I have to mention the cinematography too. This is an amazingly shot show. You see the cars from every conceivable angle, but the close ups and angles and all of it actually are works of art. The camera guys, who are regularly mocked for their inability to shoot any wild animal effectively, are masters of their craft and clearly love cars as much as the hosts. If for no other reason you should watch for how beautifully filmed this show is.

But the main reason I love Top Gear is because these guys are literate, verbal acrobats, not always mangling a metaphor but speaking lovingly about the cars, about what they do. I love Jeremy most for this. I could listen to him for hours, with his poetic language, his historical and literary references, his inspired metaphors. These are not ignorant idiots on our screens, these are quite clever men, doing what they love, having the time of their lives. Perhaps that’s what the world-wide audience of men and women love.

Mum and Car

Finally in the spirit of the show, where we decide which of these three cars are the best, we need to decide which of these three presenters are the best. Or, to take it down a level, which one would you sleep with? Many years ago when I was the only female member of senior staff I would, during the more boring moments, consider each of my colleagues and wonder what they might be like in the sack.

Who would you choose? Jeremy, lanky, expanding gut, thinning on top, but with words to woo and long artistic fingers: James, with his gentle smile and kind eyes, his tousled mop and gentlemanly ways: or Richard, with his impish smile, his sparkling eyes, his fit body, his joy in what he does, his vigour and cheerful disposition? (Top Gear picture from the Guardian, other pictures from private collection).

Dreams – why you need them

April 26, 2014

Dreams have many uses in our lives – they help us to sleep and keep us healthy; they help us process the nonsense of our days; and they keep us alive, they give us hope and keep us going, moving forwards, not stagnating in the morass of nothingness.

Gabriel Garcia Marquez, who sadly died this week, was a man of words, wisdom and dreams – some of his stuff had to have come from his night-time visions. He has this wonderful, oft quoted point – “It is not true that people stop pursuing dreams because they grow old, they grow old because they stop pursuing dreams.”

Dreams have played a large part in the world we know. Here’s a few reasons why dreams should not be dismissed as romantic ramblings of useless losers, as the acerbic and altogether too cynical, Scaramouche had it of Galileo’s desire to share his dreams in We Will Rock You.

Literature, Film & Art

Frankenstein by Mary Shelley

Dr Jekyll and Mr Hyde by Robert Louis Stevenson

Much of Edgar Allan Poe’s poetry came from dreams – Dream-land and A Dream within a Dream

Jonathan Livingston Seagull by Richard Bach

Misery & Dreamcatcher by Stephen King

Twilight by Stephanie Meyer

Terminator by James Cameron

Inception by Christopher Nolan

Persistence of Memory by Salvador Dali

Music – from and about

Yesterday by Paul McCartney came from a dream

No 9 Dream by John Lennon – came from a dream

Dreams by Fleetwood Mac

Dream Baby by Roy Orbison

All I have to do is Dream by the Everly Brothers

I Dreamed a Dream from Les Miserables

Dream On by Aerosmith, etc


Einstein’s theory of relativity came from a dream about electrocuting cows, or alternatively about sledding down a sleep mountainside!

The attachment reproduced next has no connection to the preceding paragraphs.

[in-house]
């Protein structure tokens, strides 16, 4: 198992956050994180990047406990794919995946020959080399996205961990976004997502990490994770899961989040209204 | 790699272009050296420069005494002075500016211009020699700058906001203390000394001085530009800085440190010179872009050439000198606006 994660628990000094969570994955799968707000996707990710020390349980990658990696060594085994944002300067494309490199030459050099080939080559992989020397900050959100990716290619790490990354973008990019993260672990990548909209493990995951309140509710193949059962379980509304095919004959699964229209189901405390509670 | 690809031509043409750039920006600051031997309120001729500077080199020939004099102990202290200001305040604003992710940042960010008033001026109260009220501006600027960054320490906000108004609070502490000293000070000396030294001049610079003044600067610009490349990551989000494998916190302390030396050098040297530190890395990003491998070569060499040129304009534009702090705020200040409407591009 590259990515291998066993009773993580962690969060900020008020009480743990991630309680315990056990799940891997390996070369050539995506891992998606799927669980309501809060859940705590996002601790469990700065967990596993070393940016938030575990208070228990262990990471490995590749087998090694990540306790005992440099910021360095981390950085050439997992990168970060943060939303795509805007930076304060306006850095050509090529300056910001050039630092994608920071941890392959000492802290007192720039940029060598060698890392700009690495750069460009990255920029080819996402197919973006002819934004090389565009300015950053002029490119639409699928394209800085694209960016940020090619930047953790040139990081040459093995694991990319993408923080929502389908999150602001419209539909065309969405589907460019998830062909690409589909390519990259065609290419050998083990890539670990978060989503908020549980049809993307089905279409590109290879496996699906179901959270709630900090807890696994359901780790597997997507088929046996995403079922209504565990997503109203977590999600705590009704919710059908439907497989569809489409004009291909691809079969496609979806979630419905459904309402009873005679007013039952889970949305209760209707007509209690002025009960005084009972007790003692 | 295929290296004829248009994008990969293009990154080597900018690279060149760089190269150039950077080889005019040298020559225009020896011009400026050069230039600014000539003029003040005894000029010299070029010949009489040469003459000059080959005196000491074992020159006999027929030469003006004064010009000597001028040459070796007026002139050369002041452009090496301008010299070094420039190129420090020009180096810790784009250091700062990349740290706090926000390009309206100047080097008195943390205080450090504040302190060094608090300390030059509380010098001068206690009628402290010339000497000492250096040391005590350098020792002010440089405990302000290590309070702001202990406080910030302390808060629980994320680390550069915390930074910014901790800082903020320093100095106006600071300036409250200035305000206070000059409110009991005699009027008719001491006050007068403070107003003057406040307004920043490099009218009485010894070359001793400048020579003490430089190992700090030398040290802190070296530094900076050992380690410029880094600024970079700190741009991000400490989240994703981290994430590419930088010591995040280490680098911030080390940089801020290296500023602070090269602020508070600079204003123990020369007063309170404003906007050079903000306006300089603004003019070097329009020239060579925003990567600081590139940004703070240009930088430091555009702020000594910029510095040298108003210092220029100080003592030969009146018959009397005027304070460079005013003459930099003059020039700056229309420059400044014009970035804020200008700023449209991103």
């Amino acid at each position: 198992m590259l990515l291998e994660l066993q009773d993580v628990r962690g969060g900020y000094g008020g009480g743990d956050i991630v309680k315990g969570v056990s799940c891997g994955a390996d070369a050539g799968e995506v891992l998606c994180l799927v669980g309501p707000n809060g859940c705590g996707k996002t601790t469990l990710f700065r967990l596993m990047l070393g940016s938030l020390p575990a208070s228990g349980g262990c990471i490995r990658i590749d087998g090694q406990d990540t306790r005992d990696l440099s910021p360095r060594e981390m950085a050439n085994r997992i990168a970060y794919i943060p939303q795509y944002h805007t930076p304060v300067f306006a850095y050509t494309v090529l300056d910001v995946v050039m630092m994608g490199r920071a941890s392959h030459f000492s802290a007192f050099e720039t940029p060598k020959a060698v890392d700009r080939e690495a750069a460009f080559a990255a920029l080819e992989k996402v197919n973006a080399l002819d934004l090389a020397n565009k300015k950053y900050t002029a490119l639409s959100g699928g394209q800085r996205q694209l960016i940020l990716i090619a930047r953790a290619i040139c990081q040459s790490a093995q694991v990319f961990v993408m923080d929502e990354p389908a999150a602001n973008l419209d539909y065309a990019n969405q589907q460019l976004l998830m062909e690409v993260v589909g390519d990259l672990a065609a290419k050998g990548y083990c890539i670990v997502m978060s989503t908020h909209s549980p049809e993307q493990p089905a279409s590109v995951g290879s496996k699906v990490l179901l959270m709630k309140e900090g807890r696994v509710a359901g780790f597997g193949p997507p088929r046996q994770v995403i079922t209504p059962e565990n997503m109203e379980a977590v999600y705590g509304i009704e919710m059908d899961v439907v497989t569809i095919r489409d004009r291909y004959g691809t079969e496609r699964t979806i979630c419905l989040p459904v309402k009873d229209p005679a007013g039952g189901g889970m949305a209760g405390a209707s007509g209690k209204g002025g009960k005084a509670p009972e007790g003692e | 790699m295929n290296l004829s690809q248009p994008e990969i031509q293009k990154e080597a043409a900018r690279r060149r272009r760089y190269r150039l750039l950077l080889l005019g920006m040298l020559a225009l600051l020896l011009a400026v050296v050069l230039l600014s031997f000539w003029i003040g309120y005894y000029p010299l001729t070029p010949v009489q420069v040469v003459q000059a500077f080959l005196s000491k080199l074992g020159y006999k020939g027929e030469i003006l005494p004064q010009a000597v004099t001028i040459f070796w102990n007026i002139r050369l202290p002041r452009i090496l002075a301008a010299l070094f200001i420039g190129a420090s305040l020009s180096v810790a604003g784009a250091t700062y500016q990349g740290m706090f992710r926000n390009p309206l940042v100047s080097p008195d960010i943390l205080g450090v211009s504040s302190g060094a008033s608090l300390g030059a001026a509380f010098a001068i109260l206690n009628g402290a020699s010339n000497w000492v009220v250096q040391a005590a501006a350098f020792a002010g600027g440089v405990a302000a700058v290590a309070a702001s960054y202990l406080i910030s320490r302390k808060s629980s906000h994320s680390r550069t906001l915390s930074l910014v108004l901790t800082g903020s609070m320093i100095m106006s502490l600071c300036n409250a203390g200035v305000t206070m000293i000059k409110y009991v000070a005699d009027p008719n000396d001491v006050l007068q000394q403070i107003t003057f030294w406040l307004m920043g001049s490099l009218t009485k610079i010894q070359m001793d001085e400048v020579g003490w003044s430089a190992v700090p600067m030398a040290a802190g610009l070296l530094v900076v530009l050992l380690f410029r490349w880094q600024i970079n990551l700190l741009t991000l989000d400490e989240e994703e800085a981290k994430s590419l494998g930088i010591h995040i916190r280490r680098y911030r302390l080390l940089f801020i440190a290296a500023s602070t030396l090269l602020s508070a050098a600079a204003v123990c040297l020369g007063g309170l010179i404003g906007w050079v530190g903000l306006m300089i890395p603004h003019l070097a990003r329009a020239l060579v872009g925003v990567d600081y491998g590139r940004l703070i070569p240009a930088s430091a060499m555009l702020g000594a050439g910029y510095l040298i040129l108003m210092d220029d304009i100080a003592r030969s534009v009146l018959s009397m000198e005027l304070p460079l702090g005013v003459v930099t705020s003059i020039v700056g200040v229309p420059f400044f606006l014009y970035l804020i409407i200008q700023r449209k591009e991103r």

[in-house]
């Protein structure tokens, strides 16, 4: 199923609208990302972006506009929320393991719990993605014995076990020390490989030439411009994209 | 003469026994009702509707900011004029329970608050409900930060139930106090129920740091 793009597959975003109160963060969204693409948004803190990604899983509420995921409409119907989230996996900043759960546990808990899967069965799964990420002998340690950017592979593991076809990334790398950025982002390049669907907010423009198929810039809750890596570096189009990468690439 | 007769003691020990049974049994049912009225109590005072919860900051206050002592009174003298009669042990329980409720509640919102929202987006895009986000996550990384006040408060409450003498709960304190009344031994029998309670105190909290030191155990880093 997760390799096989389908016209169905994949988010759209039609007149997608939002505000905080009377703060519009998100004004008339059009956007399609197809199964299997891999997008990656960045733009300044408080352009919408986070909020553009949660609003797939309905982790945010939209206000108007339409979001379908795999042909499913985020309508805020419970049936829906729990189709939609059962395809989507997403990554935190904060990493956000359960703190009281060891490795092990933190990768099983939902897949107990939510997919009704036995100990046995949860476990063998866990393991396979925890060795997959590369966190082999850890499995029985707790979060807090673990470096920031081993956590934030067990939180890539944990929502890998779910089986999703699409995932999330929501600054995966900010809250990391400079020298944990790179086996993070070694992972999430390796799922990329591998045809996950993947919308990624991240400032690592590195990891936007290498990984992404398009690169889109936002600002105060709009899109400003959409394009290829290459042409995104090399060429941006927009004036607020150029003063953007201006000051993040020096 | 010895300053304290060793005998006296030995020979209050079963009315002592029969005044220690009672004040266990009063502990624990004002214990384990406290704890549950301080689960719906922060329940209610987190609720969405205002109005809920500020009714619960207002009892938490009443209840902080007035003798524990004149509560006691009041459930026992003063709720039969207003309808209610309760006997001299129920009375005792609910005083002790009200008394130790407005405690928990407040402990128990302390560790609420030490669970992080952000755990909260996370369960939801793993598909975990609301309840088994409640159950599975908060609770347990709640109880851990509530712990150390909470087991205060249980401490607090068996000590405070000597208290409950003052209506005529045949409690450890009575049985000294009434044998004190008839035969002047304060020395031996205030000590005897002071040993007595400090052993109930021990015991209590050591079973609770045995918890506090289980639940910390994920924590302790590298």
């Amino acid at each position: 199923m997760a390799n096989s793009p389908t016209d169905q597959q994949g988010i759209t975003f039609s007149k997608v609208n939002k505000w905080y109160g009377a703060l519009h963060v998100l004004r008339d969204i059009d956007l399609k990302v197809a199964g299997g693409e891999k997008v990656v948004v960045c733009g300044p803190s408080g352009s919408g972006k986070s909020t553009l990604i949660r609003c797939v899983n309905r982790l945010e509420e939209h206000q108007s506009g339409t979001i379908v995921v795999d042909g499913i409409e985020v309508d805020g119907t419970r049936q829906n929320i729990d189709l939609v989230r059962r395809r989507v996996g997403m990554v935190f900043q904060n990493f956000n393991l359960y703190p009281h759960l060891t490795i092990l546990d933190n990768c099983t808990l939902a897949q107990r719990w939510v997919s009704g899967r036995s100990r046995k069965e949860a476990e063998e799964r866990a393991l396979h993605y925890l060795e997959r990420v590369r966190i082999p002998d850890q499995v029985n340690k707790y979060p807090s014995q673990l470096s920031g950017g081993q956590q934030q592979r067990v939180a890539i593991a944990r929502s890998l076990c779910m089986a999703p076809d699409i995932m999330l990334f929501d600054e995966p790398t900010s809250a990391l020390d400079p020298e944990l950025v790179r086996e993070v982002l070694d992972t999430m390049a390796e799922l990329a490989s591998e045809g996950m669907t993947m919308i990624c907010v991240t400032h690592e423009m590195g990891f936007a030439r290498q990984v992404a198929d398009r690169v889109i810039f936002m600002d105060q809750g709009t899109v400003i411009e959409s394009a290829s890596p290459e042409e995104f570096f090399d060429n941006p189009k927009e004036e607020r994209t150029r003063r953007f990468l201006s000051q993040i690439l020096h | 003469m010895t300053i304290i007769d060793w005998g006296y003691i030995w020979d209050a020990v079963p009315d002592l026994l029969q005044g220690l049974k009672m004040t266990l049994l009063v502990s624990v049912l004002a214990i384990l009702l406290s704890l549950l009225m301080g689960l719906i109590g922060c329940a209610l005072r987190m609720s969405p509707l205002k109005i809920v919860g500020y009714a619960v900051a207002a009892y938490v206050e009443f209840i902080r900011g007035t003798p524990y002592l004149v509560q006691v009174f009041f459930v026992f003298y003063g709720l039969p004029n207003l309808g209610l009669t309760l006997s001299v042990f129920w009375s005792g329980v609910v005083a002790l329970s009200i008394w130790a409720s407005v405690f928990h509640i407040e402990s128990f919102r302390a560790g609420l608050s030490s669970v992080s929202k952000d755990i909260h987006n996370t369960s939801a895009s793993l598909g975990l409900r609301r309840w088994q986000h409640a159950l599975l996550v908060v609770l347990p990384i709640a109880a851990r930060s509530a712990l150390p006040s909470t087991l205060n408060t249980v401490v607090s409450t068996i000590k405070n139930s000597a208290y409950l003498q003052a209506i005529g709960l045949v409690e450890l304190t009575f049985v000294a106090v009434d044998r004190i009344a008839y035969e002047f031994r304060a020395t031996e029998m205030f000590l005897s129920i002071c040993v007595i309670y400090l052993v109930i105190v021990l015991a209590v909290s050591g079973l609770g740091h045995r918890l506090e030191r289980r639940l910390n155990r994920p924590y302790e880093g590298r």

Descartes apparently came to the scientific method forma dream where he was in a whirlwind pursued by ghosts, while craving melons

Kekule (1800s) had two dreams that led to significant discoveries in organic chemistry – about a snake seizing its own tail which led to the discovery of Benzene

Elias Howe (1845) invented the sewing machine after a dream about being a prisoner of natives who had holes in the tips of their spears

deviot road



Abraham Lincoln foretold his own death in a dream. Google came from a dream Larry Page had when he was 23. Insulin was discovered in a dream, as was x-ray vision and Hannibal based his battle strategy against the Romans on his dreams. And one of the most famous speeches of all times beings: “I had a dream…”

We can take on this inspiration as our own. We can let our dreams do some of the hard work that consumes our waking moments, let the back of the brain sort through the mess, find solutions, offer new ways of thinking and being. We may not have world shattering breakthroughs but we can solve the bits of our life that won’t co-operate in the harsh light of day. I find my writing – academic and creative – benefits enormously from dreams and baths!

deviot jetty

Keep your own dreams alive. However small they may be, they are your inspiration, what keeps you going. To deny dreams is to deny hope, deny the future. Okay, so you’re not Brad Pitt (as Shania Twain once said) but you can dream and hope and make plans for a big and wonderful future. To deny dreams is to deny yourself. Dreams let you into your inner most fears and hopes and desires. You need to go there once in a while because at the end of the day the only true knowledge is self knowledge and self knowledge lets you dream big and true.

So get your little dream journal out, sleep well and catch those fragments before they evaporate in the daylight and see where they might lead you… (Images from Private Collection)

A world in two halves

March 22, 2014

Have you noticed how much of the world divides neatly in two? Consider your own life and have a look at this week’s list – a life of two paths, two parts, two ways to live your one and only life – which alternative is you? I’m sure there’s a deep personality indicator here, but my Psych degree is years out of date!




Herein a list of opposites, in no particular order, of things you cannot be at the same time:

Beautiful and ugly

Rich and poor

Kind and mean

Smart and dumb (as opposed to educated and stupid, which you definitively can be!)

God-fearing and God-less

Brave and meek